With his second Neckarhausen study, Kinship in Neckarhausen, 1700-1870, Sabean "provides another powerful reminder of the value of properly-constructed microhistorical analysis for an understanding of the nature, origins and implications of events of more general historical significance," observed Neil Tranter in the English Historical Review. The book is a "massive study" that "succeeds in combining social history with a focus on social class and anthropology with a focus on kinship," commented Robert von Friedeburg in the Journal of Modern History. "It enlightens the reader about the importance of kinship for the emergence of class and for changes in gender relations associated with the changes in kinship the study maps," von Friedeburg continued. Sabean explains how kinship ties could be forged through a variety of means, both through blood relation and through social constructs such as godparentage, guardianship, and pledging. He notes how kinship served as a means of concentrating power through tightly formed networks of relatives—as persons assumed positions of power, they selected relatives to fill subordinate positions, a practice which sometimes resulted in the exclusion of wealthy and otherwise influential villagers from political power. He also identifies how changes in kinship networks in nineteenth-century Neckarhausen were the result of the changing roles of women in the community and larger world. Wegert, again writing in the Canadian Journal of History, called the book "a superb piece of scholarship, which speaks to the interests of specialists working in different disciplines with different geographical concentrations." Dennis A. Frey, writing in the Journal of Social History, called Sabean's book "powerful and thought-provoking," while von Friedeburg concluded: "No one interested in German history or in the relation of kinship and society in the past can afford to miss it."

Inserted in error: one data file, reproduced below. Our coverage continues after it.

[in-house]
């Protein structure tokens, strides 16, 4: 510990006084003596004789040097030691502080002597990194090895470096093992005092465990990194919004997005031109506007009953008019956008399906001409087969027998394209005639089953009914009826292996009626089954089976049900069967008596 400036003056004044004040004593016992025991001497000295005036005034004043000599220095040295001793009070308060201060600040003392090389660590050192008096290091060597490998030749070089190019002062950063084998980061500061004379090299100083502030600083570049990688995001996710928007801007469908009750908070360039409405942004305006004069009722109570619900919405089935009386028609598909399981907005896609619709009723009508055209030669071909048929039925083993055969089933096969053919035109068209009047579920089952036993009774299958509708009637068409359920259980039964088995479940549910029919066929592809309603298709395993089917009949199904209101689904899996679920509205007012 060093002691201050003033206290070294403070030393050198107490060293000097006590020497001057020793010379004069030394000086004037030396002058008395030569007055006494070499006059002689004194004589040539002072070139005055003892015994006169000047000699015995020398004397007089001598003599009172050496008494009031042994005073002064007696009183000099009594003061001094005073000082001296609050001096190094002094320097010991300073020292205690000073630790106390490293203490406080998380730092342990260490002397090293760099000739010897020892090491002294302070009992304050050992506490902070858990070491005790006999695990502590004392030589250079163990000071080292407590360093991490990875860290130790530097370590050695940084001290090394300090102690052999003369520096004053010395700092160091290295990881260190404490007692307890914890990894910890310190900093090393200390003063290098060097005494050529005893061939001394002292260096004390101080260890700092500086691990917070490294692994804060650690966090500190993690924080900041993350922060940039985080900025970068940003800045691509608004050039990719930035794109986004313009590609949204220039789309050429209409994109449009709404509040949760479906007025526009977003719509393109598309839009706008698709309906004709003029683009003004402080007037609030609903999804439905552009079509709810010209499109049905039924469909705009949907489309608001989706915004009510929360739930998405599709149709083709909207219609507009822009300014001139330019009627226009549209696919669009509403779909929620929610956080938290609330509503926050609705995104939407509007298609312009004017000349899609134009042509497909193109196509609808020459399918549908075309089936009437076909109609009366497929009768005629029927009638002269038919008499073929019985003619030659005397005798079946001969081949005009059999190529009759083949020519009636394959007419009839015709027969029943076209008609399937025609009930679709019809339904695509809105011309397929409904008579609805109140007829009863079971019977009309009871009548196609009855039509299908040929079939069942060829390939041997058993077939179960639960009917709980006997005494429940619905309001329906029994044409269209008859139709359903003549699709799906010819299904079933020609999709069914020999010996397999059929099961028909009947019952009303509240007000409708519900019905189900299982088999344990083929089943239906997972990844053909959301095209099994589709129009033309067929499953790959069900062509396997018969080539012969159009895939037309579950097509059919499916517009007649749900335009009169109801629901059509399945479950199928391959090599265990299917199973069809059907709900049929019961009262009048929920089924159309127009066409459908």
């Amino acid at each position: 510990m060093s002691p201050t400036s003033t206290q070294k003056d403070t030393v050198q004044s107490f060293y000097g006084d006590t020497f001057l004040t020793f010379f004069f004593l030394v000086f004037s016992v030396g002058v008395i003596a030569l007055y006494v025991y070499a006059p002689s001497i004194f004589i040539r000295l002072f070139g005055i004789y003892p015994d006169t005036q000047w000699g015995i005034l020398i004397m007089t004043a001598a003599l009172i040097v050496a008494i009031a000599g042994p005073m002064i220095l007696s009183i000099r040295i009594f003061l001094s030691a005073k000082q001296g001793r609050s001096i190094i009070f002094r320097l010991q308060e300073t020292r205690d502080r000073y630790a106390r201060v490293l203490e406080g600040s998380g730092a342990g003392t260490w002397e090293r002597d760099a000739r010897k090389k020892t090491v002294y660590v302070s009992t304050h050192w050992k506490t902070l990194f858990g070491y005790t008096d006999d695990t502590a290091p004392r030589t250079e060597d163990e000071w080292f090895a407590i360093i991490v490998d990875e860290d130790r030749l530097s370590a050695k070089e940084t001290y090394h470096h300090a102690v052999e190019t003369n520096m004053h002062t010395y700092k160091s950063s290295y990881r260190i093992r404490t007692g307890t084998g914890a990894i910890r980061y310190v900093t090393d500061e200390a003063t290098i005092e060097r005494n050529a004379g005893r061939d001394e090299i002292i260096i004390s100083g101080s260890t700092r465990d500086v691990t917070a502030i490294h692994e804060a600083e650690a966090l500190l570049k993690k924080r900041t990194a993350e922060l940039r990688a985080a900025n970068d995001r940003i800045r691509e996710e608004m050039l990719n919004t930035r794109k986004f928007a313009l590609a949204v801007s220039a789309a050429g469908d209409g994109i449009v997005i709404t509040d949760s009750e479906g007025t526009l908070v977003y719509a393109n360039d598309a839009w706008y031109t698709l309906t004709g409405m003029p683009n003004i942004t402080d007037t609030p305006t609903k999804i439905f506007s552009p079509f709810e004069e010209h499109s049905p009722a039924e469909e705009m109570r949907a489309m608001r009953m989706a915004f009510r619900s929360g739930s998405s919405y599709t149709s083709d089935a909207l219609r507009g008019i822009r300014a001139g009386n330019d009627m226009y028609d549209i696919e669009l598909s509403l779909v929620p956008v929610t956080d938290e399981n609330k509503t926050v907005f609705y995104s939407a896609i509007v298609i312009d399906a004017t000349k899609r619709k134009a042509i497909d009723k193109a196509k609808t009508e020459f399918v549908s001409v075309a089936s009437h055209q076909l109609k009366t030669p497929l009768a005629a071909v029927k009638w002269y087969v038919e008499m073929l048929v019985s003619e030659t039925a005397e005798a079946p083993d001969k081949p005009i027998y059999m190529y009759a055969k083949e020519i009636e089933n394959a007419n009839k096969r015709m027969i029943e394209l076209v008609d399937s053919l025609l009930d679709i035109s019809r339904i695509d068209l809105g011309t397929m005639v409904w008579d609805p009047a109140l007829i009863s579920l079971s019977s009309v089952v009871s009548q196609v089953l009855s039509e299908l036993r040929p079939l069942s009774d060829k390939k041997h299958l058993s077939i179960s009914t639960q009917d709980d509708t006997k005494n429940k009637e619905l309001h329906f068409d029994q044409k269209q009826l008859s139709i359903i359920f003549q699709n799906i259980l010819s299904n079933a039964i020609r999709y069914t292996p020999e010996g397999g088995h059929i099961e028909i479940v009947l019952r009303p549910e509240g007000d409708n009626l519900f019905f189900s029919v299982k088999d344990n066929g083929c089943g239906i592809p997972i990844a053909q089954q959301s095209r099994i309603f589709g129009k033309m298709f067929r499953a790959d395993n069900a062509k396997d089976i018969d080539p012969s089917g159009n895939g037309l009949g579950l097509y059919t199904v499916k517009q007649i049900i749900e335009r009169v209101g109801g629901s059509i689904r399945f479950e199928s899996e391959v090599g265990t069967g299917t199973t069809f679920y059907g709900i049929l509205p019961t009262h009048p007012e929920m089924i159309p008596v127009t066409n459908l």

Canadian Journal of History, December, 1992, Karl Wegert, review of Property, Production, and Family in Neckarhausen, 1700-1870, p. 561; December, 1998, Karl Wegert, review of Kinship in Neckarhausen, 1700-1870, p. 447.

English Historical Review, June, 1999, Neil Tranter, review of Kinship in Neckarhausen, 1700-1870, p. 749.

Journal of Modern History, June, 2000, Robert von Friedeburg, review of Kinship in Neckarhausen, 1700-1870, p. 554.

Journal of Social History, fall, 1999, Dennis A. Frey, review of Kinship in Neckarhausen, 1700-1870, p. 234.

Journal of the Royal Anthropological Institute, December, 1999, Elizabeth Koepping, review of Property, Production, and Family in Neckarhausen, 1700-1870, p. 683.


UCLA Department of History Web site, (September 9, 2006), biography of David Warren Sabean.